The 5 police officers that were killed in Thursday night's ambush shooting in downtown Dallas have been identified.
A DART police officer, 43-year-old Brent Thompson, was fatally shot during the deadly ambush. He is the first ever DART officer to die in the line of duty.
DART Police Chief James Spiller described Thompson as a "courageous" and "great guy." The agency redirected their home page to express their grief and honor the officer who had been with DART since 2009.
Thompson had six grown children from a previous marriage and had recently welcomed his third grandchild, Tara Thornton, a close friend of Thompson's 22-year-old daughter, told the Associated Press. He lived an hour's drive south of Dallas, in Corsicana.
"He was a brave man dedicated to his family," said Thornton. "He loved being a police officer. He instantly knew that's what he wanted to do. He knew he wanted to save lives and protect people. He had a passion for it."
Chief Spiller also said Thompson was married just two weeks ago and his wife, Emily, also works for the police force. She was not on duty during the protest.
Patrick Zamarripa, 32, was a five-year DPD veteran and served three tours in Iraq with the Navy, according to the Associated Press.
He told his mother he wanted to be a police officer. Zamarripa lived that dream and died doing what he loved.
"I don't want this happening to anybody else going through what we're going through right now," said Zamarripa's mom, Valerie. "Because now, we're minus one."
"Patrick would bend over backward to help anybody. He'd give you his last dollar if he had it. He was always trying to help people, protect people," his father, Rick Zamarripa, told AP by phone Friday. "As tough as he was, he was patient, very giving."
He would have turned 33 next month and was a married father of a 2-year-old little girl and school-aged stepchild. He reportedly joined the Navy after high school in Fort Worth and served eight years on active duty and then in the reserves, according to the Navy.
Vice Admiral Robin Braun, Chief of Navy Reserve, said in a statement, "The Navy family and, indeed, all of America grieve at the senseless loss of MA2 Zamarripa and his fellow police officers."
After doing security work in the Navy, a police career seemed a natural fit once he returned to Texas in 2009. Zamarripa joined the Dallas force and recently was assigned to downtown bicycle patrols, his father said.
Zamarripa realized policing was a dangerous job. His father recently put him in touch with an in-law who works elsewhere in government, hoping his son might leave the force.
"'No, I want to stay here,"' he said, according to his father. "'I like the action."'
When Rick Zamarripa heard about the shootings, he texted his son, as he had many times before to ensure he was OK. This time, for the first time, he got no response.
Zamarripa's final tweet was just days ago on July 4th. He tweeted, "Happy Birthday to the greatest country on the face of this planet. My beloved America!"
His mother recalled hearing her son's voice, just hours before he died.
"My license plate had broke and it said Navy mom and he said, 'We'll I'll get you one when I go onto base,' and I said ok that's fine," Valerie recalled. "And he said, 'Well I love you mom,' and I said, 'I love you too baby. Be careful." And that was yesterday afternoon."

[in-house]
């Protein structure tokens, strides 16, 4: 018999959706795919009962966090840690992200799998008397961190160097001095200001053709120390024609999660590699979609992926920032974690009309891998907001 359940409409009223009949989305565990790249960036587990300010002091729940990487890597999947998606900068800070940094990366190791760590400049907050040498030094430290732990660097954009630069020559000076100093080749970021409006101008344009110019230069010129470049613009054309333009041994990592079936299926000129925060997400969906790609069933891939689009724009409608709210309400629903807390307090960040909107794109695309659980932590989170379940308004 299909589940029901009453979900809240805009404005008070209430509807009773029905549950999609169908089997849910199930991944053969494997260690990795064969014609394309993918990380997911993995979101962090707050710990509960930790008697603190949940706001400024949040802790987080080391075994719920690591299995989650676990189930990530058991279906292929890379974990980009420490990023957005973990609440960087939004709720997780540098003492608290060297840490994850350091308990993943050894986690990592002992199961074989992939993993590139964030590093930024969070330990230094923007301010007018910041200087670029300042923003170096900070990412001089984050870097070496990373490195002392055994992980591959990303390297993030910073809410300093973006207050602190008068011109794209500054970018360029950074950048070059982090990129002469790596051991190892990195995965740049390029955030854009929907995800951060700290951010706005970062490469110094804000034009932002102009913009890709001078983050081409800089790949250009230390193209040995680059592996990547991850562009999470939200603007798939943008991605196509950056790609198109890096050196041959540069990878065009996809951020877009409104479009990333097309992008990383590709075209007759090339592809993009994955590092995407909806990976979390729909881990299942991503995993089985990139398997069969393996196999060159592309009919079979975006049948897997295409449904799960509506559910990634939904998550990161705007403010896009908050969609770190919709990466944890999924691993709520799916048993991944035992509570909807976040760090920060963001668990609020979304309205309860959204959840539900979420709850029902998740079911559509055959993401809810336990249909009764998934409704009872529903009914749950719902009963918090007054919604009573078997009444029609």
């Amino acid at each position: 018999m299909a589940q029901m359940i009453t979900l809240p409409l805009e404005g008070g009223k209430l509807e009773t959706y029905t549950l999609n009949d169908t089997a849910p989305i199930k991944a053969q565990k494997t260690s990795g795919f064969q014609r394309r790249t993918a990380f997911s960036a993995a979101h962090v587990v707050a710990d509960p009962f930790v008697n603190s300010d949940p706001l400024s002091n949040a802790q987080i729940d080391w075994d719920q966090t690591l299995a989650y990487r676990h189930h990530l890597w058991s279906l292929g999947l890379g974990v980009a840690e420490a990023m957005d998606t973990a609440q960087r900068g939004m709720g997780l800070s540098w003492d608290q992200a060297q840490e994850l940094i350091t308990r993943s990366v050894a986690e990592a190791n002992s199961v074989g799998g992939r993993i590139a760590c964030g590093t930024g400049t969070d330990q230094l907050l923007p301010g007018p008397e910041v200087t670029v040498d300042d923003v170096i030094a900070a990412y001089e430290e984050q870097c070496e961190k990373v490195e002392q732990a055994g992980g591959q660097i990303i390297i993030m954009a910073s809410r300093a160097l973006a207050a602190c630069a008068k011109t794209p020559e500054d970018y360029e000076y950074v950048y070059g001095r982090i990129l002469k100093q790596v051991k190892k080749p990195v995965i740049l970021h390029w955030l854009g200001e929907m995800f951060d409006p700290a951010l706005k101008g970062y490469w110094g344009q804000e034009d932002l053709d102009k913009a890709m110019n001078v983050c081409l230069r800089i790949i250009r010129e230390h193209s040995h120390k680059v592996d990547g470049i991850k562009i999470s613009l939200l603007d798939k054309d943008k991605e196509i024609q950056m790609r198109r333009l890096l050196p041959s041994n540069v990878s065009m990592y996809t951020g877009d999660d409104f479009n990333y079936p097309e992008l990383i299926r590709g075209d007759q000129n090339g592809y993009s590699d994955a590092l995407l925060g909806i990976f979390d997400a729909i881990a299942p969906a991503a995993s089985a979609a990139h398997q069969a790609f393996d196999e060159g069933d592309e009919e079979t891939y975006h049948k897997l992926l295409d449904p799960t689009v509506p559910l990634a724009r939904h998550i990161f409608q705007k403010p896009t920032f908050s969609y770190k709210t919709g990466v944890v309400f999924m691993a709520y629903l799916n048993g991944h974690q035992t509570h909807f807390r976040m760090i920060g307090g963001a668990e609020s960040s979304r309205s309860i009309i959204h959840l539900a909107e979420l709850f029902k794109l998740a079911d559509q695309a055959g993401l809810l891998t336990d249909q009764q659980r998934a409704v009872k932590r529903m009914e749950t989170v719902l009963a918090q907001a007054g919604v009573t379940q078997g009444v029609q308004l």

"We still need good policeman around. Yes we do," said his sister, Laura. "Especially to fill the shoes of the ones who are no longer around."
Zamarripa was born and raised in Fort Worth. He played the trumpet in a mariachi band and played baseball for Paschal High School, where he graduated in 2001. He was engaged to be married to his fiance.
A friend shared a short video of Zamarripa dancing to music in his patrol car.
Michael Krol, 27, was a metro Detroit native who has been a DPD officer since 2007. He previously worked as a sheriff's deputy in the Detroit area.
His mother released a statement saying her son was "living a dream of being a police officer... He knew the danger of the job but he never shied away from his duty."
"We are saddened by the loss of the dedicated officers in Dallas-one of whom was a former member of this agency-and also the wounding of the other officers," Wayne County (Mich.) Sheriff Beny Napoleon said in a statement. "Those officers made the ultimate sacrifice and died honoring their oaths to protect and serve. Our thoughts and prayers go out to their families and also the Dallas Police Department."
Mike Smith was an army veteran before dedicating nearly 30 years of his life to the Dallas Police Department.
About 50 people gathered at Mary Immaculate church Friday afternoon to pray for the smith family, who are members of this close-knit congregation.
Friends of the family say mike smith was a quiet man, who always put his wife and daughters first.
"I just think I started crying and praying because I have great faith I know he's in heaven," said family friend Liz Hess.
"Everyone's been asking what can we do to help? We already put together a meal calendar and it's already full for the next three months," said family friend Barbara Durkee.
So Durkee decided to start a GoFundMe page. The goal is to raise $50,000 to help pay for funeral expenses and set up a fund for the family. She says it's the least they can do to support the family of a man, who died protecting others.
Smith and his wife were married for 17 years and has two young daughters, ages 14 and 9.
A family spokesman said the Smiths appreciate the community's support and prayers and respectfully asks for time to grieve. Funeral arrangements are being finalized.
Senior Corporal Lorne Ahrens and his wife lived in Burleson. He served as a Dallas Police Department officer for 14 years.
Lorne Ahrens was shot by a sniper as the peaceful march was coming to an end. He was rushed to Baylor Hospital where he later died.